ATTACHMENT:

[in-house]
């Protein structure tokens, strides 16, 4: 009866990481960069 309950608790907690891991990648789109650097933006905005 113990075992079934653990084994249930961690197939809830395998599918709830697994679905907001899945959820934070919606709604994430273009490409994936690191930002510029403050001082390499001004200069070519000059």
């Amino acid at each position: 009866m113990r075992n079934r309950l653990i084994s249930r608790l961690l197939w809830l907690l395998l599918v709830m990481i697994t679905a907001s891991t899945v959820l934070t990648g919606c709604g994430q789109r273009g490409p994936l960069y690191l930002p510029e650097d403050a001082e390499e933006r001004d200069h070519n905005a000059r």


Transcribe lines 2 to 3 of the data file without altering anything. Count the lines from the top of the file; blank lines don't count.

């Protein structure tokens, strides 16, 4: 009866990481960069 309950608790907690891991990648789109650097933006905005 113990075992079934653990084994249930961690197939809830395998599918709830697994679905907001899945959820934070919606709604994430273009490409994936690191930002510029403050001082390499001004200069070519000059």
């Amino acid at each position: 009866m113990r075992n079934r309950l653990i084994s249930r608790l961690l197939w809830l907690l395998l599918v709830m990481i697994t679905a907001s891991t899945v959820l934070t990648g919606c709604g994430q789109r273009g490409p994936l960069y690191l930002p510029e650097d403050a001082e390499e933006r001004d200069h070519n905005a000059r």